"Screening for food insecurity can at least provide the clinician some sense of the risks their patients might be facing and their potential negative health consequences," says Colleen Heflin, professor of public administration and international affairs.
"Pandemic Politics: The Deadly Toll of Partisanship in the Age of COVID" (Princeton University Press, 2022), co-authored by Professor and Chair of Political Science Shana Kushner Gadarian, was reviewed in Foreign Affairs. "Their book is a sophisticated study, based on voluminous data, of U.S. politics as revealed by the strains and stresses of the pandemic," writes Jessica T. Mathews.
"There is a well-documented history in the U.S. of marginalizing people with IDD (intellectual or developmental disability). Our hope is that we will not add to that history, but will take the necessary steps to ensure that people with IDD are provided the opportunity to live and thrive in the midst of the ongoing pandemic," says Landes, associate professor of sociology.
"This is the first time since Tiananmen that there have been national protests—they’re not really nation-wide, they’re in about 16 different provinces—about one issue," says Robert Daly, adjunct professor in the Maxwell-in-Washington program.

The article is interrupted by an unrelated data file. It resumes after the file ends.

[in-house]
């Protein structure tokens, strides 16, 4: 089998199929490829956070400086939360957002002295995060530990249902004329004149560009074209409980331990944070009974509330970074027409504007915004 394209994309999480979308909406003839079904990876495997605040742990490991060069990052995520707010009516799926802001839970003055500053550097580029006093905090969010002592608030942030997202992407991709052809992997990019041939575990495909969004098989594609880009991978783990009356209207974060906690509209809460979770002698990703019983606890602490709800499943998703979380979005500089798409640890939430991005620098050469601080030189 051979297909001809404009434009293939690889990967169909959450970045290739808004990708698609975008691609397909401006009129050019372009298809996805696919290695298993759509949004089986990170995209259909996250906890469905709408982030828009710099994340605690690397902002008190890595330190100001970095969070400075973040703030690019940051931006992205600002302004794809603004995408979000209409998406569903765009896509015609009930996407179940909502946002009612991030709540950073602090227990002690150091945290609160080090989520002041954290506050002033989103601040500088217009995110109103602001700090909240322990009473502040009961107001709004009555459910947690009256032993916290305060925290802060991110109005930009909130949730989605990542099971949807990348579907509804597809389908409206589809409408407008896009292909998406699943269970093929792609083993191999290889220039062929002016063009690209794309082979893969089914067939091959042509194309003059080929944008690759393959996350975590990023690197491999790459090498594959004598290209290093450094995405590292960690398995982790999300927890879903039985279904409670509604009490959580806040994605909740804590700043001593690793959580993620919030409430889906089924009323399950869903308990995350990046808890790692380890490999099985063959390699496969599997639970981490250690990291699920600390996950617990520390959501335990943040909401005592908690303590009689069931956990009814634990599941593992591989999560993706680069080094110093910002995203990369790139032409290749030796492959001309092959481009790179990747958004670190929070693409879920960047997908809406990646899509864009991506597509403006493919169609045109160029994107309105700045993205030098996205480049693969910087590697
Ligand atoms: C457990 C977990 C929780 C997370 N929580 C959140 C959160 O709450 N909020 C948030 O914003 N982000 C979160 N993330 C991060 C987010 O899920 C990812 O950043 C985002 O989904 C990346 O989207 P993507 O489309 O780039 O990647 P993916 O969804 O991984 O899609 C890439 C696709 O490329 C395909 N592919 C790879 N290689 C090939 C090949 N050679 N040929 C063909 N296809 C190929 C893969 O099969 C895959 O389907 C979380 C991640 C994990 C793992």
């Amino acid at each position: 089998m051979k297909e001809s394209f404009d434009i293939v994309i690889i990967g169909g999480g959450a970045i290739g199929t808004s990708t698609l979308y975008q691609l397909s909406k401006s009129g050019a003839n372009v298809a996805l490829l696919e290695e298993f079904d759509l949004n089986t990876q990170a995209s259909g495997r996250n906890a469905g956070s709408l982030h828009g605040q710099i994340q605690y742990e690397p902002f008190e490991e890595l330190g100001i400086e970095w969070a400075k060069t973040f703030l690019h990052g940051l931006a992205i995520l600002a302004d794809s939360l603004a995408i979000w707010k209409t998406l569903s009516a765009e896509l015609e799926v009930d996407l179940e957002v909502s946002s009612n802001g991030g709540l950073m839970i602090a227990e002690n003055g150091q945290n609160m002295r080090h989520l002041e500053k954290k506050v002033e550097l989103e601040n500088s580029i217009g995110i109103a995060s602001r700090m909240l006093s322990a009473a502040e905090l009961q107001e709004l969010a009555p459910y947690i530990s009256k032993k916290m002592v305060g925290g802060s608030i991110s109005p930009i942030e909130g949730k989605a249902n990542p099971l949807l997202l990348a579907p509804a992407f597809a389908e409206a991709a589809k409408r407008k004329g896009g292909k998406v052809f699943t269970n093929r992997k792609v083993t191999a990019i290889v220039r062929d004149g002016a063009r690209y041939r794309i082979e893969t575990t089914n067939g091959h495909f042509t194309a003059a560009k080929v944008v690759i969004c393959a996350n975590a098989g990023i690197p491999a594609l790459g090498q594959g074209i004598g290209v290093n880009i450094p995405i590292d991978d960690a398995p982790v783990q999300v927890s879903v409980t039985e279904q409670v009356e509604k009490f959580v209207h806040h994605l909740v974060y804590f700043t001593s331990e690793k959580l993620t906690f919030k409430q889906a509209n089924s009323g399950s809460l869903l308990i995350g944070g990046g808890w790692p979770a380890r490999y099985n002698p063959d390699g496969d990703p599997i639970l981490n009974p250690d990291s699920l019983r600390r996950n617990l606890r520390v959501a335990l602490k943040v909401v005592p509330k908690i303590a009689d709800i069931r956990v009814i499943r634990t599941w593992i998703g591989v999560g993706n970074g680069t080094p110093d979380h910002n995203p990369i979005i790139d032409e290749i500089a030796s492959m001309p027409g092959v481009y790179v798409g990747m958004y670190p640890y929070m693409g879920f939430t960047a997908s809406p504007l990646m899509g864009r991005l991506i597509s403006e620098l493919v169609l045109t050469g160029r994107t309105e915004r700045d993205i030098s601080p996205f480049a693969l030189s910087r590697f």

“There might be a small drop in one or two years, but the long-term trend has been an increase,” says Shannon Monnat, professor of sociology. She was interviewed for the Grid article, "U.S. suicide rates rose again in 2021, ending a brief decline during the covid pandemic."
"COVID-19 Mortality Burden and Comorbidity Patterns Among Decedents with and without Intellectual and Developmental Disability in the US," co-authored by Associate Professor of Sociology Scott Landes, was featured in the Syracuse.com article, "COVID-19
Mortality Burden and Comorbidity Patterns Among Decedents with and without Intellectual and Developmental Disability in the US."